Yesterday, facebook opened comments on all its fan pages and consequently closed a chapter in the book of pharma social media engagement.
As expected, (and brilliantly monitored by Jonathan Richman here) many companies, like Novartis, immediately shut down their fan pages in reaction to these changes. Other companies though, like Boehringer or JNJ, had enabled comments ages ago already and happily continued engaging on facebook. Still some others, like Pfizer or GSK seemed yet unsure as to how to handle this situation.
This made me wonder: How do you make the decision whether to stay on facebook? Will it make a difference to anyone that some pharmacos chose to leave?
As always, I had to delve into some stats to make up my mind up about these questions. Let us thus compare these four companies’ fan pages in terms of number of fans, posts and engagement (ie. Likes and comments received).
Just as on twitter, Pfizer is leading the benchmark with over 31k fans! Followed by JNJ with over 18k fans. Novartis had a disappointingly low number of fans, compared to their success on twitter, for example.
Next, I looked at how many times these companies had updated their fan pages this month.
These updates are quiet different from Pfizer or GSK posts focused on providing news and links. Novartis actually had no activity in this period, but I had to add one, so that it would show up in the graphic
Next burning question is, of course, did it make a difference? Did Boehringer and JNJ succeed in attracting more engagement from their fans on facebook due to the nature of their posts?
Of course they did! And while these numbers do not seem overwhelming, they place Boehringer and JNJ into the sweetspot of those 0.5%-2% response rates that direct mailing companies dream of (see here). Kudos to Pfizer who immediately upon enabling comments, released a new post and got 6 likes (7 including mine)!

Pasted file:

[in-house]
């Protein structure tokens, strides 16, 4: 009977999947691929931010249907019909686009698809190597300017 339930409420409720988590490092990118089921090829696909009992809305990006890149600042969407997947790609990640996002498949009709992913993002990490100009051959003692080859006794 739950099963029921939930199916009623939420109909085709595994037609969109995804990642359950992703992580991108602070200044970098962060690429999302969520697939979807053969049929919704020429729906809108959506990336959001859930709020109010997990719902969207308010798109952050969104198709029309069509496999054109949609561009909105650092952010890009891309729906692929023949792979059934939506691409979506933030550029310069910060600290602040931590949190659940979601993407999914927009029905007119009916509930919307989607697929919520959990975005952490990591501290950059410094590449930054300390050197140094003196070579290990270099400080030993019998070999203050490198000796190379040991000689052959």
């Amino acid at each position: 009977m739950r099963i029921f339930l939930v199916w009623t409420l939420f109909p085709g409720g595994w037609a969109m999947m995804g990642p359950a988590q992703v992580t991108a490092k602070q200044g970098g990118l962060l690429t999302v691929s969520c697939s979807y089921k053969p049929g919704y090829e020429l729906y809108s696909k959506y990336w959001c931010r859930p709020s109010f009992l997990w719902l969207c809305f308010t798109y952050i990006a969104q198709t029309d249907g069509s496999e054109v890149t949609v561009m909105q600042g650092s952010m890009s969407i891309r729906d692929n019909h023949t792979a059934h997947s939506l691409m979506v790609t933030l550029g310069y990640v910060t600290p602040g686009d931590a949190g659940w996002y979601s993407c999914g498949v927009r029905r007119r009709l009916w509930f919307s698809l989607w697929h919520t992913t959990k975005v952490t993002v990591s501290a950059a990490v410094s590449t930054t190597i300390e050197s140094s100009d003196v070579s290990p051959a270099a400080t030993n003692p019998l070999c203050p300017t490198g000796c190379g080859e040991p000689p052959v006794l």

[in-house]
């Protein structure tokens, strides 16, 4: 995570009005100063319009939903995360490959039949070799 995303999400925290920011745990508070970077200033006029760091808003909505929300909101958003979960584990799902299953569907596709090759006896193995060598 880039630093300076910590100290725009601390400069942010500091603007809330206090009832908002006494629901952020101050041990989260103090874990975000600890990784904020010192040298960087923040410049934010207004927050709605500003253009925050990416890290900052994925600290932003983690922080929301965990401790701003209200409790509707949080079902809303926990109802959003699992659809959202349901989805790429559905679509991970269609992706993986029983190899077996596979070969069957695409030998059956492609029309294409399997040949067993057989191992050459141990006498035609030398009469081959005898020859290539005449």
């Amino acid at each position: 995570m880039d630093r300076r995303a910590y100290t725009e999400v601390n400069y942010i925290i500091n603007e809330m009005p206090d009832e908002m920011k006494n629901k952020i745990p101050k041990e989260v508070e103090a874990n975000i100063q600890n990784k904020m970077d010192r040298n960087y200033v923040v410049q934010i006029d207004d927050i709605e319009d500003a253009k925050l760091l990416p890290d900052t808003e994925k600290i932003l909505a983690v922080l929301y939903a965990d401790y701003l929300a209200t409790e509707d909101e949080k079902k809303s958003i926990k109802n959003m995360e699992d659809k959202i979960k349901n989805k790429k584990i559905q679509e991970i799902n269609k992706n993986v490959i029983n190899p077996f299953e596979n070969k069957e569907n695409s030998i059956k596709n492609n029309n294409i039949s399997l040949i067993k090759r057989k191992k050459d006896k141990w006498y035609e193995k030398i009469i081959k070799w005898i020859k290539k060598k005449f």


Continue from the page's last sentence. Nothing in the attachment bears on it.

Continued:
(Again GSK and Novartis allowing no comments, I obviously had to put in a number to make them appear on my graph.)
1. Disengaged: Those, like Novartis, that set up their channel one way initially, but then failed to work on internal processes to manage engagement once facebook opened the comment section. These companies had no choice but to pull out. And luckily so for them! If, by now, you have not been able to make the case to your legal folks that you need to engage, if you cannot post engaging content nor have figured out how to engage, it is safer, you end it here.
2.Guard railers: These companies seem to have made the case internally that it is important to engage in social media, but are not yet 100% comfortable. They are both still seeking their guardrails as well as communicating to their audience what to expect from their engagement. See this facebook update from Pfizer:
3. Engaged: If, like JNJ and Boehringer, the whole point of your facebook presence all along has been seeking engagement, facebook’s changes to their fan page comment policy did not matter to you at all. Comments had been turned on all along.
As you can see in this matrix, if you engage (x-axis number of posts), you will harvest engagement (size of the bubble). So far so good, but now back to my initial question: How do you make the decision whether to stay on facebook or not? And will it make any difference to anyone that some pharmacos chose to leave?
The reasons to stay engaged in social media for pharma are, of course, numerous: to improve reputation, inject humanity into the stiff corporate presence, provide support and information to patients and carers…and hoping that doing all of this better than your competitors will somehow give you an advantage with your stakeholders. Please also check out Steve Woodruff’s post and the great conversation in his comment section.
Yet, if none of these “touchy-feely reasons” do it for you, consider this: JNJ had 319 reactions or a response rate of 2% from its fans on facebook. According to this post, it takes about $5000 to get a piece of content approved and ready to go. So JNJ spent $15.67 per response obtained.
In comparison, getting out a press release to NEJM costs at least $23000. In order to get to the same cost and response rate, JNJ would need 3476 reactions to their NEJM press release!
…when was the last time you got fan mail from a NEJM subscriber?